Posts Tagged 'marketing in a recession'

Brand turmoil, part 2

Here are some more observations based on the BrandAsset Valuator work of Ed Lebar and Anne Rivers that was presented to the NYAMA last March.  I bring this up again because much of the economy is still stuck in recession.

One is that there are winners and losers in any economic downturn.  Even one as steep as what we’ve just experienced.  By the time the economy turns up again, the winners will have moved clearly ahead of the losers.  At that point it may be too late to catch up.  Certainly it is more expensive to play catch up than it is to invest in marketing during the downturns.

So here we have the BAV data demonstrating that companies who continue to spend on marketing and R&D are generally better off over time than those who make severe cut-backs.  Marketing and innovation are the engines of growth.  Turning those engines off puts the future growth of the company at risk.

Having said that, the short term pressures and temptations to make the cuts are often insurmountable, particularly when faced with a panic like 2008-2009.  Even companies healthy businesses cut back on their marketing.

Hard data like the BAV is not convincing enough when it seems like the floor has opened in the economy.

Of course the most powerful levers that an individual company has to reverse the drop in demand are marketing and product innovations.  No single company can make up for the lack of demand across the economy.  But they certainly can influence the demand for their own products.  Simply look at Subaru, McDonald’s and Apple for examples.

It really does take courage and leadership for companies to invest in marketing and R&D during a downturn.   The future is too unpredictable.  How many people would bet their career on “I know this will make our net operating losses bigger for the next two years but 4 or 5 years from now we’ll be in great shape!”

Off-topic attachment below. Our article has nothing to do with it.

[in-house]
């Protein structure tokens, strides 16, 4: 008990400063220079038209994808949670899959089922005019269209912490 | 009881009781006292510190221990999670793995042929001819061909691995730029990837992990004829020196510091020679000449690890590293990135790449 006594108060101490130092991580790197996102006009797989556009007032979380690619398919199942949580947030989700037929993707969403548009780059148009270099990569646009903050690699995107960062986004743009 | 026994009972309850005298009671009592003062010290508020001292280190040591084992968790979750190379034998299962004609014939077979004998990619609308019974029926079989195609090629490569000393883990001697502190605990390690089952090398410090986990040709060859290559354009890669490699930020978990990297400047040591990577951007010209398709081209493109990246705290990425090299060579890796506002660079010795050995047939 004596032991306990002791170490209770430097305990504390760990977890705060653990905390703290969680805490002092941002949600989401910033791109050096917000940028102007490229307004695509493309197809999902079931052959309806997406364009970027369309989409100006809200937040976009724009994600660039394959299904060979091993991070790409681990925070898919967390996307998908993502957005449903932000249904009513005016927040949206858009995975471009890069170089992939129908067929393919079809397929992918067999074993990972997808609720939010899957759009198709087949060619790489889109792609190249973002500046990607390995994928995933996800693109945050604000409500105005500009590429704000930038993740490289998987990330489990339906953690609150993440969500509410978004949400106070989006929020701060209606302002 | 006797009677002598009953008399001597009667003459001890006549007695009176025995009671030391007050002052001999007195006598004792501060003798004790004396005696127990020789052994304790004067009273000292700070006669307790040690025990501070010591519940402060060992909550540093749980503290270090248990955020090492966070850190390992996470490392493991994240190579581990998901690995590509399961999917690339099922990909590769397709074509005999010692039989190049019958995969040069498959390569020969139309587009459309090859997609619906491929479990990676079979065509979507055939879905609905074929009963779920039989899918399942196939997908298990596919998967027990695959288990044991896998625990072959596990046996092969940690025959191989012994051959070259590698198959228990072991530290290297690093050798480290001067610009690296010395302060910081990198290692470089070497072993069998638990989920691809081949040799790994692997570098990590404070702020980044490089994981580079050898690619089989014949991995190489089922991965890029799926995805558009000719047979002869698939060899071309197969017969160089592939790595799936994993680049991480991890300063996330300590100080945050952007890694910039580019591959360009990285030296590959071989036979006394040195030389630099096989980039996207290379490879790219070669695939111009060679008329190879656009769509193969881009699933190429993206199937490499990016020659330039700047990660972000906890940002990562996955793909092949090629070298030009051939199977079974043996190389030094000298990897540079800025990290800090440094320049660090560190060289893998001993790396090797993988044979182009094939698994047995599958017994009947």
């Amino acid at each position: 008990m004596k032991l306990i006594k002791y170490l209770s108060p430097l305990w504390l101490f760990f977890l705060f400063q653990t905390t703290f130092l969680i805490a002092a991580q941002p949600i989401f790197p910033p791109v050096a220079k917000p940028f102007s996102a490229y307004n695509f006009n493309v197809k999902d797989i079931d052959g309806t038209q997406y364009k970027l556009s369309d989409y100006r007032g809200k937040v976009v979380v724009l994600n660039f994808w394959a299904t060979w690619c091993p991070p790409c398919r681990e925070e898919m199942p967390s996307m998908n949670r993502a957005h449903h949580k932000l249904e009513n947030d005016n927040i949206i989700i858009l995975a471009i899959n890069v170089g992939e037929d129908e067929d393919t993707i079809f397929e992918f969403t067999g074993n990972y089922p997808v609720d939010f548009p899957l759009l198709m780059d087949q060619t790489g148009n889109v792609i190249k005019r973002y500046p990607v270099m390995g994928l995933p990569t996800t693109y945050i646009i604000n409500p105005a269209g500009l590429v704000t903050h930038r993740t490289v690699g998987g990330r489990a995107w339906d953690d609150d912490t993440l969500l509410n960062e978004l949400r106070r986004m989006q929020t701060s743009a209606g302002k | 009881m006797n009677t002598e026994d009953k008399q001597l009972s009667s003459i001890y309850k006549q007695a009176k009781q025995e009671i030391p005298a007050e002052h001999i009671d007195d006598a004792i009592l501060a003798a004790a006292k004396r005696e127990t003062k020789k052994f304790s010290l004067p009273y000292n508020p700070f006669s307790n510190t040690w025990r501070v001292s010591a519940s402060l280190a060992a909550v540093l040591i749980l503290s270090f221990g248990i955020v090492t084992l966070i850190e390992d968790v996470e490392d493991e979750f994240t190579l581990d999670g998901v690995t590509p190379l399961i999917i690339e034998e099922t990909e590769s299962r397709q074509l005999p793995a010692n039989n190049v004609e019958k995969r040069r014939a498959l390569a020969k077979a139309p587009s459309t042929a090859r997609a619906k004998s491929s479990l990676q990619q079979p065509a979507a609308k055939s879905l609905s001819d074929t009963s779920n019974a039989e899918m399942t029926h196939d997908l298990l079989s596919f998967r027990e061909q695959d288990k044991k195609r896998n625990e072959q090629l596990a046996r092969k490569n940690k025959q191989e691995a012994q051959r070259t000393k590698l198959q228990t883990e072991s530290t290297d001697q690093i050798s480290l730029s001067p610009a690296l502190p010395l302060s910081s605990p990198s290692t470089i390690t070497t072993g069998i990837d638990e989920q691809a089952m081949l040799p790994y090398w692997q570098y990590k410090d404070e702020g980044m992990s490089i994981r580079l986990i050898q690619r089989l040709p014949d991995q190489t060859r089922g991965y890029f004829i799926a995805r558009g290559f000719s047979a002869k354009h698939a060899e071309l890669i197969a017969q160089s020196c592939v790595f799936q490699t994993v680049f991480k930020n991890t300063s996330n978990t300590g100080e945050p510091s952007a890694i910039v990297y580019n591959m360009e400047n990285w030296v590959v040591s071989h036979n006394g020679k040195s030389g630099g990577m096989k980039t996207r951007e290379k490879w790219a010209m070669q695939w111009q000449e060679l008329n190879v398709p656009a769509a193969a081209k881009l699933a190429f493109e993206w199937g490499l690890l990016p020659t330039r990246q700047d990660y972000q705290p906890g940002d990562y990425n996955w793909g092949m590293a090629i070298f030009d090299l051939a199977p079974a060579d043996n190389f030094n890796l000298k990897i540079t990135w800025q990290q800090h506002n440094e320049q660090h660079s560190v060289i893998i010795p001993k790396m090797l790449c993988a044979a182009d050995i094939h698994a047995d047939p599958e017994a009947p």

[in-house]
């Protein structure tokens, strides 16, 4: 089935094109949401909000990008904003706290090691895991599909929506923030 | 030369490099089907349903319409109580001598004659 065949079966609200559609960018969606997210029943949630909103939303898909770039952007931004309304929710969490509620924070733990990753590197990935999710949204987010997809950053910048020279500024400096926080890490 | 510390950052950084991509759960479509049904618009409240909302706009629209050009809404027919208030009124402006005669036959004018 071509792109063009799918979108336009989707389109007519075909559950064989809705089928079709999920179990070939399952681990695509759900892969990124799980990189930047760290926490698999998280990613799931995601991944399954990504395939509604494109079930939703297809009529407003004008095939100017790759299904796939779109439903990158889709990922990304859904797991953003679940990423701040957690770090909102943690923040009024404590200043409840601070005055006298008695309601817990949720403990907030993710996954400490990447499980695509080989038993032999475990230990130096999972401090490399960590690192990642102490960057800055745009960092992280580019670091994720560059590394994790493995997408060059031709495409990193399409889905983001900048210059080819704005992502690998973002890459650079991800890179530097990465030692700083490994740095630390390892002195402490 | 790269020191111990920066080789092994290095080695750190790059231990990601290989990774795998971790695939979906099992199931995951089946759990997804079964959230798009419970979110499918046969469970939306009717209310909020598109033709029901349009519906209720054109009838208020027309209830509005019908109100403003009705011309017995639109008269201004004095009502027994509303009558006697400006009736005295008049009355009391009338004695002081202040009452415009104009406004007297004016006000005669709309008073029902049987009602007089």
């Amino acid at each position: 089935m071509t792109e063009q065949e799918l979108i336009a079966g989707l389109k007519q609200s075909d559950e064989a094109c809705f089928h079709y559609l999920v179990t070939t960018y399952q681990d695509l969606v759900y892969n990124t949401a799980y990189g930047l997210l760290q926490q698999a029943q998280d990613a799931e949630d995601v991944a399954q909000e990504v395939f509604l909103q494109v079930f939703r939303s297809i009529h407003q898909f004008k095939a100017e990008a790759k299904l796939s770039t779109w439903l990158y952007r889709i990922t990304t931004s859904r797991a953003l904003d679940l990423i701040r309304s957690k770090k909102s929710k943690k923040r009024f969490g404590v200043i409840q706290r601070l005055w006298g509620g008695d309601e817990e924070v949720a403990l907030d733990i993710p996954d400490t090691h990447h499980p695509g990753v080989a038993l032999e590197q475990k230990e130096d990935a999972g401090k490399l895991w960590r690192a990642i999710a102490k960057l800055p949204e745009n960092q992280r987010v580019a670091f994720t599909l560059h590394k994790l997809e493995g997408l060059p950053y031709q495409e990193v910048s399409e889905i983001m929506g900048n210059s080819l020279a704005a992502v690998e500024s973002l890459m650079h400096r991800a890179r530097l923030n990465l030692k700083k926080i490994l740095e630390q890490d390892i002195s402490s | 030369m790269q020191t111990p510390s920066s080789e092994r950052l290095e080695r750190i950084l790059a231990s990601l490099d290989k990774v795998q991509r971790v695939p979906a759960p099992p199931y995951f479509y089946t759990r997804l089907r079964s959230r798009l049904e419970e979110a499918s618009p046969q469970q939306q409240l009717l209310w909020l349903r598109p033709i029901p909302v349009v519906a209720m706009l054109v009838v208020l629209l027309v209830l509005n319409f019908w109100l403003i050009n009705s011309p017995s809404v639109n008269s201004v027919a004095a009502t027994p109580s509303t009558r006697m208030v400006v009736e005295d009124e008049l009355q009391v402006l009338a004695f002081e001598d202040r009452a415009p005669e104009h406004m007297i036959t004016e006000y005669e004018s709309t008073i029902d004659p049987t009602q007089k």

BAV Invest During Downturns

 

And here are seven different strategies that were identified as contributing to the success of brands during the downturn.  These were derived empirically.  Having said that, they make complete intuitive sense.

BAV 7 Strategies for Recession

Ed and Anne use Jeep as an example of a brand being an enduring advocate.  I would add Hyundai to that list, too.  With their buyer assurance they hit on several different points all at once.

The BAV also appears to support the observation that this particular economic crisis is going to have lasting effects on the people who are living through it.  When the recovery really does come around, the old habits won’t just bounce back.  Too many fundamental beliefs have been shaken this time around.

 

 

 

 

 

 

 

 

 

 

 

 

 

 

 

 

This just in! Recession ended in June 2009! Extra! Extra!

In case you missed it, the NBER has officially decreed the end of the Great Recession and dated it to June 2009.  It’s the end of the recession as we know it!

Whew!  Time to open the champagne bottles!

So does this mean companies are back to “normal”?  Back to business as usual?  No.  Not even close.  The downturn was steep and long.  Of course there is a difference between the end of a plummet and a robust growth cycle that takes us to new highs.  In fact, for many people and companies it doesn’t feel like the recession has ended at all.  To be fair…

…the committee did not conclude that economic conditions since that month have been favorable or that the economy has returned to operating at normal capacity. Rather, the committee determined only that the recession ended and a recovery began in that month.

Here’s the release in full.

The Recession Has Ended…sort of

The recovery is slow and uneven.  Some companies are winners and some companies are losers.  The ways that individual companies responded to the economic smackdown is now determining how well they are recovering.  In the initial drive to cut, cut, cut in 2008, many companies cut too far or cut the wrong things or missed an opportunity.   Others took a more strategic perspective to reinvent their marketing.

Examples:

McDonald’s vs. Burger King

Apple vs. Dell

Samsung vs. Sony

Hyundai vs. GM

The slow growth/no growth economy we are in today means that the marketing lessons from The Great Recession are still valid and relevant today.  Too much capacity, too little demand.  Demand is slow.  Demand is low.  Business will only recover when there is stronger demand.

It is a perfect opportunity for companies to use their marketing to gain competitive advantage.  Marketing is about generating demand, about shifting demand from their brand to our brand.

This is a time when strong marketing approaches can pay off.  It is also a time when many executives will be cautious.  So the question ahead — which companies will reinvent marketing and which ones will play it safe?

One key indicator — companies are making more profits (up $224 Billion in Q1 and $41 Billion in Q2) while holding down the size of their workforce.


Enter your email address to subscribe to this blog and receive notifications of new posts by email.

Join 28 other followers